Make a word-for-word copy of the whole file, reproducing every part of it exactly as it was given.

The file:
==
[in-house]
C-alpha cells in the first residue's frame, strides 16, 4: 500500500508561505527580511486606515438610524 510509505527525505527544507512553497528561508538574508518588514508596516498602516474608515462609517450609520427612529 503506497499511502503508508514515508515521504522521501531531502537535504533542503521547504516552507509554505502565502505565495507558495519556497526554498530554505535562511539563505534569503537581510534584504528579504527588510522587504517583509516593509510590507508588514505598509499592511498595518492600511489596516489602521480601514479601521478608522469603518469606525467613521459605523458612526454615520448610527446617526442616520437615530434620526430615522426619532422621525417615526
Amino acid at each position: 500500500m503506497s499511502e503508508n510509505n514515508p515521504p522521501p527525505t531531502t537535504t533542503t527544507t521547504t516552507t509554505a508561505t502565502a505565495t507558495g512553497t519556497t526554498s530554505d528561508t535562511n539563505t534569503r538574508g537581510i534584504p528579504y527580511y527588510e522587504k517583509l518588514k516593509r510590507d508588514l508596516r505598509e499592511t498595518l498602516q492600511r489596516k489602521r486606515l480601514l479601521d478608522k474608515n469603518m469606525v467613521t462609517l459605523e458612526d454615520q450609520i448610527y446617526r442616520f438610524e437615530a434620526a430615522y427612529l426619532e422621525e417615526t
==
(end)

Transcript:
[in-house]
C-alpha cells in the first residue's frame, strides 16, 4: 500500500508561505527580511486606515438610524 510509505527525505527544507512553497528561508538574508518588514508596516498602516474608515462609517450609520427612529 503506497499511502503508508514515508515521504522521501531531502537535504533542503521547504516552507509554505502565502505565495507558495519556497526554498530554505535562511539563505534569503537581510534584504528579504527588510522587504517583509516593509510590507508588514505598509499592511498595518492600511489596516489602521480601514479601521478608522469603518469606525467613521459605523458612526454615520448610527446617526442616520437615530434620526430615522426619532422621525417615526
Amino acid at each position: 500500500m503506497s499511502e503508508n510509505n514515508p515521504p522521501p527525505t531531502t537535504t533542503t527544507t521547504t516552507t509554505a508561505t502565502a505565495t507558495g512553497t519556497t526554498s530554505d528561508t535562511n539563505t534569503r538574508g537581510i534584504p528579504y527580511y527588510e522587504k517583509l518588514k516593509r510590507d508588514l508596516r505598509e499592511t498595518l498602516q492600511r489596516k489602521r486606515l480601514l479601521d478608522k474608515n469603518m469606525v467613521t462609517l459605523e458612526d454615520q450609520i448610527y446617526r442616520f438610524e437615530a434620526a430615522y427612529l426619532e422621525e417615526t